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The fascination of sf with faith and with ritual can be located in the geography of two strands of genre development. The first, scientific romance, bestowed upon sf a sense of grandeur and wonder at the cosmos and its works. From the scientific romance were drawn the great space operas of E. E. 'Doc' Smith, the spiritual journeys of David Lindsay (A Voyage to Arcturus, 1920) and the eschatological futurism of Olaf Stapledon. While the scientific romance did not support a religious interpretation of the world, it revelled in the immaterial and imparted to genre sf a desire for the transcendent; this vision of the future represented an attempt to peer into the heavens. The second, sf as it developed in the pulp magazines, leaned towards a much more material and ritualistic understanding of religion and, on the surface at least, this became the dominant mode of the sf encounter with religion.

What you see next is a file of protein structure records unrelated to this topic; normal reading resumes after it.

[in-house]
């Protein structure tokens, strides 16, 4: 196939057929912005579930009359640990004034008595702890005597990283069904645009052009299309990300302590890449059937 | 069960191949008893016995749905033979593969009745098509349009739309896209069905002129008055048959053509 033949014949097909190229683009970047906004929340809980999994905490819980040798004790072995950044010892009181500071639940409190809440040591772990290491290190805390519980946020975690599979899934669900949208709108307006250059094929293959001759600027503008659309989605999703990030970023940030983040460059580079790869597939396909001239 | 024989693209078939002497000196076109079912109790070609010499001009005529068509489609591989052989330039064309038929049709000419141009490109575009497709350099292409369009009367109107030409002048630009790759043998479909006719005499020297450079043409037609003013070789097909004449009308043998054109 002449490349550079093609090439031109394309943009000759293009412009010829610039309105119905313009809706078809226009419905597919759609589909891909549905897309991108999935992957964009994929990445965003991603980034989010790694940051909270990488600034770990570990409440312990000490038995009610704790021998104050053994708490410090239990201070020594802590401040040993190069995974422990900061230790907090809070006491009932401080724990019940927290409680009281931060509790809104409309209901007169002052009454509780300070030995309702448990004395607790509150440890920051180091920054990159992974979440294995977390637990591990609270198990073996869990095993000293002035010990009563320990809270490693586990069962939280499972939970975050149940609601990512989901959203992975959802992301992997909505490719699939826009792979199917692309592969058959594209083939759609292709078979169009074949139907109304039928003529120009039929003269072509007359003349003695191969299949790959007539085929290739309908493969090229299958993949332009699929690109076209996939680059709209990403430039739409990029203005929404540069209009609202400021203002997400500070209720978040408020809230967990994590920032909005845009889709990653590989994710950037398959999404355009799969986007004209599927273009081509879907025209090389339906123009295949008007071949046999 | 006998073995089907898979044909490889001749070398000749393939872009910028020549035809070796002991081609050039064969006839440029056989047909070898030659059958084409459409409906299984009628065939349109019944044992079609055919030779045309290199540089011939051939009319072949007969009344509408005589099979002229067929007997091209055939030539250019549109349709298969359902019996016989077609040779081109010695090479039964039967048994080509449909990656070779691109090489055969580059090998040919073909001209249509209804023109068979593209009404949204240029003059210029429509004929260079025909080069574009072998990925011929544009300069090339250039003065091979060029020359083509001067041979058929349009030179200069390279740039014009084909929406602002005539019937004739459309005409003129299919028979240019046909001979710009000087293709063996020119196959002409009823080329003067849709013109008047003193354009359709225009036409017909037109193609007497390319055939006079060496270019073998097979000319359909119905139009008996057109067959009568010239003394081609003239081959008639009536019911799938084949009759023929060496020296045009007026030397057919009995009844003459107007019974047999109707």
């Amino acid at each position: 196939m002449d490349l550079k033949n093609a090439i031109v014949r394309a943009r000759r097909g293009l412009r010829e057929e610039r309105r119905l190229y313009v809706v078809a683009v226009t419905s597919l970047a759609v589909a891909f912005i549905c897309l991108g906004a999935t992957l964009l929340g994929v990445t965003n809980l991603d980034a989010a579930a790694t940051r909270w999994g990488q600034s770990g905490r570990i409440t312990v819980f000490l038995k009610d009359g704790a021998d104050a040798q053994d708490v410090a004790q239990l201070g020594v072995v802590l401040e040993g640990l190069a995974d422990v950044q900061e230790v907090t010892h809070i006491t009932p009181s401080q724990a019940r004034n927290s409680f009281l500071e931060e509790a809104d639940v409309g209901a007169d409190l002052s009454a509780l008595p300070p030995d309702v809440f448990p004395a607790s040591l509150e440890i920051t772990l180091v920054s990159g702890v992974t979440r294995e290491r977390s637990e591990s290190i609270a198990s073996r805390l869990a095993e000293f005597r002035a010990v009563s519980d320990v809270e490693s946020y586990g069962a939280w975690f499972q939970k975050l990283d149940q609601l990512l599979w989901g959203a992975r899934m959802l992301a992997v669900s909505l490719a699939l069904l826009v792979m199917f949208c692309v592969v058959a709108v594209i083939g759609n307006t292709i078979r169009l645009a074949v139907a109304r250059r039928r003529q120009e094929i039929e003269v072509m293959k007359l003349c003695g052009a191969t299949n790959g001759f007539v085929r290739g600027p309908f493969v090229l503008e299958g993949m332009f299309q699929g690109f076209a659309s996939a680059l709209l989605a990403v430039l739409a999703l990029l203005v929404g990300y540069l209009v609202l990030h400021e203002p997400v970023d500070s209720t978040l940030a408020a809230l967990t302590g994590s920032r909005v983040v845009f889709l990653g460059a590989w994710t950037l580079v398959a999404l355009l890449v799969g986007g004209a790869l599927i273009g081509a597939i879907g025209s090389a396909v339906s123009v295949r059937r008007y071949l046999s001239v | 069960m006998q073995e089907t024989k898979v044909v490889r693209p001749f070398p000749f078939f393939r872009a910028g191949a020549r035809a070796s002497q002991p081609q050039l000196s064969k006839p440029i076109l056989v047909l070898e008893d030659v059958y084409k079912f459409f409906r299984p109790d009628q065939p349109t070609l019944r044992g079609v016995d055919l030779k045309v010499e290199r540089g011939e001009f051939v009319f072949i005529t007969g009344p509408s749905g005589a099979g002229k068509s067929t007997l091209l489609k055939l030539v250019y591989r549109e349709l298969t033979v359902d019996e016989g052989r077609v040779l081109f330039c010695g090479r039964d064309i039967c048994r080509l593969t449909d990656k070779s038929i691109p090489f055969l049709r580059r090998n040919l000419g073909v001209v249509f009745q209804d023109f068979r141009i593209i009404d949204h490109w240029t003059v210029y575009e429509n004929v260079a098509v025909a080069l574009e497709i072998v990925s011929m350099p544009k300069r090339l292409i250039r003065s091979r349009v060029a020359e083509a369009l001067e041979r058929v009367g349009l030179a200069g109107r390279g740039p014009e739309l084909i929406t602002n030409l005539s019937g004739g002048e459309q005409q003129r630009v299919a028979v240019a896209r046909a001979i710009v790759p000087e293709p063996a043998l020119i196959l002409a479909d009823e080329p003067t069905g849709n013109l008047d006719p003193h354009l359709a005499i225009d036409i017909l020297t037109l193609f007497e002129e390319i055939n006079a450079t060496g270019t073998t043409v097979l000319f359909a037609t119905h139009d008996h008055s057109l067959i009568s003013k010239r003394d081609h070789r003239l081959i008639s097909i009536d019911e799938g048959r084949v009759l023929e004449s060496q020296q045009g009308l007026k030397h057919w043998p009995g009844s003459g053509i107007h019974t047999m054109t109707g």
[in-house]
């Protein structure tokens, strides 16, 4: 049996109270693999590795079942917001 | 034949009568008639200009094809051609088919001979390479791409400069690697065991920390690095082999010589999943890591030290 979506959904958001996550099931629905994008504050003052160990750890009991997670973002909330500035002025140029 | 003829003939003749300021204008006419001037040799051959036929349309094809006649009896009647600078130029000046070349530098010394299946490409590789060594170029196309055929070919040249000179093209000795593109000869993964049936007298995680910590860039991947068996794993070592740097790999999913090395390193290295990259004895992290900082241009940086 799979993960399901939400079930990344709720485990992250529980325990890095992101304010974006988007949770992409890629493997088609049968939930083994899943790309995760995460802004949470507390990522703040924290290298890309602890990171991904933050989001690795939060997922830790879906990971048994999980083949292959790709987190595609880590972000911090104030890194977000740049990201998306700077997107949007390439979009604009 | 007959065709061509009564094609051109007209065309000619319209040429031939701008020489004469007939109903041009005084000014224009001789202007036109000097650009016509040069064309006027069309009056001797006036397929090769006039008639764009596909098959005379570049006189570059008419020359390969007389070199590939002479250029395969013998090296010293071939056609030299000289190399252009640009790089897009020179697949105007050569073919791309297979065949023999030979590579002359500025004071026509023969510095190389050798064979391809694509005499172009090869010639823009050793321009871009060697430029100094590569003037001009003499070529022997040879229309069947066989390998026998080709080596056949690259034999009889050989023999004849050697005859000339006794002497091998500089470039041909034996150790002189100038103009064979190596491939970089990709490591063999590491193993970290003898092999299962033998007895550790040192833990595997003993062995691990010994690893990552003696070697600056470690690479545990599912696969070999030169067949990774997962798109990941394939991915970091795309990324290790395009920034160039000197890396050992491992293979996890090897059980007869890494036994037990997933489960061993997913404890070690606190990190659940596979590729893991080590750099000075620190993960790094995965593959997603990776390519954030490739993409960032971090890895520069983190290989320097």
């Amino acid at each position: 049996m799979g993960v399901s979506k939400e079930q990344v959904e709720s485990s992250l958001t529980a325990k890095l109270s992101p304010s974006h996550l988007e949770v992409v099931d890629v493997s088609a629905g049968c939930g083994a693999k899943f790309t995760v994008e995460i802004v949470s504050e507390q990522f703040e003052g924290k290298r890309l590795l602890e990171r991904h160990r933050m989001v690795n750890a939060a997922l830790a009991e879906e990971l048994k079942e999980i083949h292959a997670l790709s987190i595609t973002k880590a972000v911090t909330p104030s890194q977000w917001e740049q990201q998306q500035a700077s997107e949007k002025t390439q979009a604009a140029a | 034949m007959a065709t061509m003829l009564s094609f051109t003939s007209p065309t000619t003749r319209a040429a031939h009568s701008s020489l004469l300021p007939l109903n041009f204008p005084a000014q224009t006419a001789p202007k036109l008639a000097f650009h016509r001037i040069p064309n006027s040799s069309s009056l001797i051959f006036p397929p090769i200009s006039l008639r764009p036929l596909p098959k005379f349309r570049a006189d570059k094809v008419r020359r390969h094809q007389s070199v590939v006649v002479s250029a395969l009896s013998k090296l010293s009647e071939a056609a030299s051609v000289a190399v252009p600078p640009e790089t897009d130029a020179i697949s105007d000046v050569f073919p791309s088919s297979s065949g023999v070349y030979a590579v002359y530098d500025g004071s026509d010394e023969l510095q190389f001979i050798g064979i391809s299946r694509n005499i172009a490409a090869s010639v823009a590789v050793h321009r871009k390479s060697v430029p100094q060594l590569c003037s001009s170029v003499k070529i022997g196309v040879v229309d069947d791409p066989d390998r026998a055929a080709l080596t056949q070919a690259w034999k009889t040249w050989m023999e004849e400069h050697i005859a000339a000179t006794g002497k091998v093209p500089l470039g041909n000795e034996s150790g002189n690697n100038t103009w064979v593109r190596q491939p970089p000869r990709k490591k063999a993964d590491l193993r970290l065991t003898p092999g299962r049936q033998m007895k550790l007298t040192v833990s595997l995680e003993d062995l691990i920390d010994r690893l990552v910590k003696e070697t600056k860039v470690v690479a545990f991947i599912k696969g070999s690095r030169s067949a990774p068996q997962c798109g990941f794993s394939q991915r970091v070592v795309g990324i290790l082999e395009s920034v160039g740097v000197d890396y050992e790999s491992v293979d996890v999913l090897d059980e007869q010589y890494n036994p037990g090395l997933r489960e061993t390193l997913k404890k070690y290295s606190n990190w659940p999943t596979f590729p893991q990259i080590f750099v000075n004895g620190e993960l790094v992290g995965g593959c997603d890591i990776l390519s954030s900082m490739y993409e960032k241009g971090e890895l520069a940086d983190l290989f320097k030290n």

Genre publishing began in the USA in the 1920s and much of what I describe in this chapter is consequent upon this specific cultural milieu. Most superficial accounts of the USA in this period adopt a particularist, northeastern approach in which America emerges into scientific and political rationalism at the beginning of the twentieth century. Yet most Americans remained deeply religious. From 1926 onwards, while court cases appeared to be ruling for ever greater secularization, legislation restricting the teaching of scientific knowledge and method quietly sneaked on to local statute books (this did not come to light until the curriculum reforms of the late 1950s, prompted by the Russian launch of Sputnik). By 1960, secularism, or at least a liberal interpretation of most faiths, provided an apparently hegemonic intellectual tradition in the USA.
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